“A thoroughly enjoyable read. Full of intrigue and some shocks along the way. Historical wartime descriptions are incredibly accurate and deftly pull you into the story. It’s almost as if you’re there. Looking forward to the next one by Mr Kilkade.”
*****
5.0 out of 5 stars A tale of intrigue and heroism
“A great tale of WW 2 daring, intrigue and heroism told in a gripping way. Well researched and I’m sure based on detailed gleaned from true stories of the people who risked their lives to help other. Recommend.”
*****
5.0 out of 5 stars Superb thriller
“The book starts in the modern day but soon goes back to WWII and sets up an interesting character who escapes Jersey before the island is occupied by the Nazis. I didn’t know where the story was going and it really zipped along once the main mission started. Lots of action and intrigue. Loved it and well worth a read.”
*****
5.0 out of 5 stars Superb!
“I loved this novel for so many reasons – believeable characters, excellent research and an exciting plotline. I was caught in the storytellers trap from beginning to end.
If you like history and true to life characters and a smashing plot, this is the book for you.”

This Day In History: The story behind Avenue Georges Mandel

Photo street in Paris named after Georges Mandel who was killed by the Milice, 1944Spotted in Paris: this street named after executed politician, Georges Mandel.

Mandel died 69 years ago today, on July 7, in 1944 at the hands of the Milice, a paramilitary force which collaborated with the Nazis.

Born in 1885, into a prosperous family (his given name was Louis-Georges Rothschild, though he was no relation to the banking family), Mandel’s political career began at age 21 as a member of the personal staff of French Premier Georges Clemenceau. He went on to serve in the National Assembly from 1919 to 1924, and then again from 1928 to 1940.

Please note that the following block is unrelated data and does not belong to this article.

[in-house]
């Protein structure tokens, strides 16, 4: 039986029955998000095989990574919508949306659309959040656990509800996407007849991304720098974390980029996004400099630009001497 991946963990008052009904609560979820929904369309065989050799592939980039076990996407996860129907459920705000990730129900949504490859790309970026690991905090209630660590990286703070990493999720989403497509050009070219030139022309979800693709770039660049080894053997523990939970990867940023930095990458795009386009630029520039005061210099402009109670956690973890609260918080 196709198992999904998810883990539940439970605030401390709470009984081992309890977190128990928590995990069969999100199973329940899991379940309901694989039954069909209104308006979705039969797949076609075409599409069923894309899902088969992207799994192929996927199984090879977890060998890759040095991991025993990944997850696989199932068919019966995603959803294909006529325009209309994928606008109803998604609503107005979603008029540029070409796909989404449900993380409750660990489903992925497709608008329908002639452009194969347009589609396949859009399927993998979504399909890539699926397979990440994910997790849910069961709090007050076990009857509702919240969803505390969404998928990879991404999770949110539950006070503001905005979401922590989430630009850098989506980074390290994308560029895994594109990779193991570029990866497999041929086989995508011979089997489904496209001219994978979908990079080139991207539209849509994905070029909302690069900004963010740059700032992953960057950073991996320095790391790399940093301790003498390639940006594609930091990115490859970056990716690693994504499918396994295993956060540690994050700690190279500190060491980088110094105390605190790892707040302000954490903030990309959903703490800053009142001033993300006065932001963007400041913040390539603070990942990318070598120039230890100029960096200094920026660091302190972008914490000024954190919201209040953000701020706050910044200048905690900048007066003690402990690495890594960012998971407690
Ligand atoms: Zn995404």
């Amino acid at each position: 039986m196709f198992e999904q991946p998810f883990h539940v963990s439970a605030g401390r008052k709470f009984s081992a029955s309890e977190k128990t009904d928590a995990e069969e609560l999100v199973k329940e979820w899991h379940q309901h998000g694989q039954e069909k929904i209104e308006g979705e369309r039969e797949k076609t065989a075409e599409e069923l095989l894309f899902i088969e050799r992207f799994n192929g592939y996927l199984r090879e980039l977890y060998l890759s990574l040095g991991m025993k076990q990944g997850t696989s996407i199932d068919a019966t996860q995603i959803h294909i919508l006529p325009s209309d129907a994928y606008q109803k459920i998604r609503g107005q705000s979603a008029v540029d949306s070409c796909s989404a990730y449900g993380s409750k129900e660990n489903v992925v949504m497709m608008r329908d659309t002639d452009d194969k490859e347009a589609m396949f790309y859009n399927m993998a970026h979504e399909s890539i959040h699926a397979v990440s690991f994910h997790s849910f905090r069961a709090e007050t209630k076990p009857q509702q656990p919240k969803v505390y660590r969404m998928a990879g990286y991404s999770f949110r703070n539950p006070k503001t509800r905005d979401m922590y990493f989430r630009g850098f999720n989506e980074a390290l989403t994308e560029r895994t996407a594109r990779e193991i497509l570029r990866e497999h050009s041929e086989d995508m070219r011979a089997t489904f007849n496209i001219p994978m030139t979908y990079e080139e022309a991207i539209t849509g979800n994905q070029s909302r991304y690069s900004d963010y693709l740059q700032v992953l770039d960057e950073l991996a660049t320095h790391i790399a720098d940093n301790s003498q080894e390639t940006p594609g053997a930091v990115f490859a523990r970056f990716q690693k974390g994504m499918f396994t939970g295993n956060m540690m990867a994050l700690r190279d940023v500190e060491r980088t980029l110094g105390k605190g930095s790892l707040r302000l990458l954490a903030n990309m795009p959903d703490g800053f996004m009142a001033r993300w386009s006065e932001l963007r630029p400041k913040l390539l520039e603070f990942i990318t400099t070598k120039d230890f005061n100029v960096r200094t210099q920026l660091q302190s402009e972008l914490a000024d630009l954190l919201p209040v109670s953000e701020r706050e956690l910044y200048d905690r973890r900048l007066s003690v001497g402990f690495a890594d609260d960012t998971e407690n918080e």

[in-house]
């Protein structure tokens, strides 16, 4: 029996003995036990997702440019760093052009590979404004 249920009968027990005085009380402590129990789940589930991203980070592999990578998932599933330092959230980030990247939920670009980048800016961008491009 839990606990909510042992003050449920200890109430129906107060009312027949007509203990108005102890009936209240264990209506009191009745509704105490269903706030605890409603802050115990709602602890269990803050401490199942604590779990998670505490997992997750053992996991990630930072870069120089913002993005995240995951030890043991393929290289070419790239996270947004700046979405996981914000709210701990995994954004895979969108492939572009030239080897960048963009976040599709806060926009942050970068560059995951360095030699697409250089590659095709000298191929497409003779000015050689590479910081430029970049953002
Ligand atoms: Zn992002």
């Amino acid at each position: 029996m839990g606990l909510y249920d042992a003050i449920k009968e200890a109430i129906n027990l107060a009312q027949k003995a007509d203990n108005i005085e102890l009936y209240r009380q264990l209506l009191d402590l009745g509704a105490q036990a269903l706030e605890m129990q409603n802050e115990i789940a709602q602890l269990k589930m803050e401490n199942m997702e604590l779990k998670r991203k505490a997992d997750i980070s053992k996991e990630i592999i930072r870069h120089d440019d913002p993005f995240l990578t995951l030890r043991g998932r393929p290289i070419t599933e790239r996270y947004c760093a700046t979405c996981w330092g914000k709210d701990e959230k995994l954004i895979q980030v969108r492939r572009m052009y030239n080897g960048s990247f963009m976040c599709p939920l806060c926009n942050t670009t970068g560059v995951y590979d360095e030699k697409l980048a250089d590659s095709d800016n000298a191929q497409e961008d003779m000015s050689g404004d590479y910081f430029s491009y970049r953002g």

In 1940, he was transferred to the Ministry of the Interior by then French Premier Paul Reynaud, with whom he shared the conviction that no armistice should be made with the German invaders, and that the battle should continue, even if only from France’s colonies in Africa.

After the resignation of Reynaud and the establishment of the Petain/Vichy government, Mandel sailed to Morocco, where he was arrested and sent back to France and imprisoned.

He was handed over to the Germans, and put in concentration camps in Oranienburg and Buchenwald.

Mandel was returned to Paris on July 4, 1944, as a hostage. While being transferred from one prison to another, he was captured by the Milice

Three days later, the Milice took Mandel to the Forest of Fontainebleau, where they executed him. He was buried at Passy Cemetery. 

As he was being handed over to his countrymen by the German SS, he is said to have stated: “To die is nothing. What is sad is to die without seeing the liberation of the country and the restoration of the Republic.”

Calling all experts on the French Resistance/Maquis

November 11 1943 is, I understand, a well-remembered day for historians of the Resistance in Nazi-Occupied France.

It was on that day that the Maquis paraded through the town of Oyonnax in what Matthew Cobb in his excellent book The Resistance describes as a “stunt”.

The event was designed as a show of strength, a morale boost for the local population. The town was chosen because there was no German garrison nearby.

More than 200 Maquisards took part. They marched, sang the Marseillaise and then disappeared back into the mountains.

Sometime ago I came into possession of this small medallion. It features the date ‘XI Novembre, 1943’.

One side is the Cross of Lorraine smashing a Swastika.

medallion. French, dated 'XI Novembre 1943'

On the other side is an Astrix-like warrior.

One side Cross of Lorraine smashing Swastika - previous tweet. Other side this pic of a Astrix-like warrior.I would love to know the story behind it. I assume it relates to Oyonnax, but does it?

When was it created? How many issued?

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Thanks.